Posted 19th Mar 2018
Britain's largest tiger beetle is on the prowl on some special southern heathlands
Velvety brown in colour, and with pale cream lightning flashes on the wing cases (elytra), the heath tiger beetle is a formidable predator which has large eyes and a fearsome pair of jaws. The adults are quick hunters, running across bare ground to catch their invertebrate prey. In their larvae stage, they spend two years sitting in a tunnel in the sand, ambushing any passers-by for a tasty snack.
However, this tiger is in trouble. Over half of the heath tiger beetle's populations are thought to have disappeared in the last 25 years, and they are now only found on a few dry heathlands in Surrey, Hampshire and Dorset. In the past few years, Surrey Wildlife Trust has been busy creating new habitat for the endangered hunters on some of their reserves, cutting back invading birch and pine trees and clearing areas of bare sand. They have also been working to restore Sussex heaths for the beetle.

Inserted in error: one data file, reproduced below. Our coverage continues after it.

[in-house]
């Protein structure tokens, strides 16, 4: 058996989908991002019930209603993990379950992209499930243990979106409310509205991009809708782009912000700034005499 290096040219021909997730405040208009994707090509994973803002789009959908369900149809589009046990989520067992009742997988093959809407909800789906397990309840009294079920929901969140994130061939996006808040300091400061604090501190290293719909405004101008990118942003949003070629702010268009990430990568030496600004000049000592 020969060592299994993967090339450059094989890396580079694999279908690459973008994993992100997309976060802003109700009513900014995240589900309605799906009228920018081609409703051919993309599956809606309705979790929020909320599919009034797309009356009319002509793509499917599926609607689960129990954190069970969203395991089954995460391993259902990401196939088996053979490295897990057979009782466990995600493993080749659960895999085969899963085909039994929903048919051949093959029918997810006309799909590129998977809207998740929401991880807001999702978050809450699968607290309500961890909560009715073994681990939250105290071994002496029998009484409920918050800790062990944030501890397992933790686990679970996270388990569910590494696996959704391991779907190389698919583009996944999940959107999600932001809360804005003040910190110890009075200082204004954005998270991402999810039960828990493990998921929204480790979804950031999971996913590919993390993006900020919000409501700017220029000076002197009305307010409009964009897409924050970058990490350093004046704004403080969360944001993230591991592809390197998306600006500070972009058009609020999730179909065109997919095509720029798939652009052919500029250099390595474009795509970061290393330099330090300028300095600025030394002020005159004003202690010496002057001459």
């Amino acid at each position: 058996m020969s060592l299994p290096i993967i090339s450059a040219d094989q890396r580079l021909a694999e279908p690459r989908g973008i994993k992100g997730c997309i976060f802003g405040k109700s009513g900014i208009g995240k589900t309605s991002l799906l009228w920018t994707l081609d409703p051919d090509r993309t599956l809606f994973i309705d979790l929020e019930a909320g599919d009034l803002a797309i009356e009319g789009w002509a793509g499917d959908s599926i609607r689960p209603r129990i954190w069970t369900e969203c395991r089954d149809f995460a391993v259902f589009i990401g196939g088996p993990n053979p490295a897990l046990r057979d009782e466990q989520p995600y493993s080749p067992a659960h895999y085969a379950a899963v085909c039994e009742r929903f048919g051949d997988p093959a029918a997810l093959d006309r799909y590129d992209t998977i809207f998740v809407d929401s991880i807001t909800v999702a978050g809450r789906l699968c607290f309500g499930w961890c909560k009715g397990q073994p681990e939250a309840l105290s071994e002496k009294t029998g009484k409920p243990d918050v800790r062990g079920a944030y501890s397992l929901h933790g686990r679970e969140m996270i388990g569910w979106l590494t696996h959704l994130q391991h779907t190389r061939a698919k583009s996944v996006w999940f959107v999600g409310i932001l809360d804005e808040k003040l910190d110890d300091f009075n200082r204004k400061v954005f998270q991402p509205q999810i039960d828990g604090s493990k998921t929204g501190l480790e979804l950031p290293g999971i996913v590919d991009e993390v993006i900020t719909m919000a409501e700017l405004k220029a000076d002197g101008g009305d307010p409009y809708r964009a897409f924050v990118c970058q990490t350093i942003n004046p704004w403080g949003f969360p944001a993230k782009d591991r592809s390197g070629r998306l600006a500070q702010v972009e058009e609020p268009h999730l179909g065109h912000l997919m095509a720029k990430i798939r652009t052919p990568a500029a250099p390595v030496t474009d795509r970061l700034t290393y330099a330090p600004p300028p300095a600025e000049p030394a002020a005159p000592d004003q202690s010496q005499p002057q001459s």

How to do it
Adult tiger beetles can be found from April through to the start of September, but they will be at their most visible and numerous in the early summer in July. Pick a slightly cloudy day, when the adults will be a bit slower, and find a southerly-facing spot for your chance of a glimpse. The adults will be very fast hunters, often running ahead of you and then flying if surprised. Instead, try looking for the larval tunnels, small circular holes in the path.
If you can't get to the special places listed below...
Of Britain's five tiger beetles, only the green tiger beetle is common and widespread. Iridescent green with pale spots and metallic pinky-bronze legs, try tracking it down (or seek its larval burrows) on bare sandy areas in heathland and moorland, in sand dunes or on sunny slopes on downland.
Surrey Wildlife Trust’s heath tiger beetle project has improved habitat in a variety of sensitive and fragile places. For a chance of spotting this handsome tiger try Ash Ranges (but only when the MoD’s red flags are down!)
Text and information courtesy of the Wildlife Trusts / image courtesy of © J Adler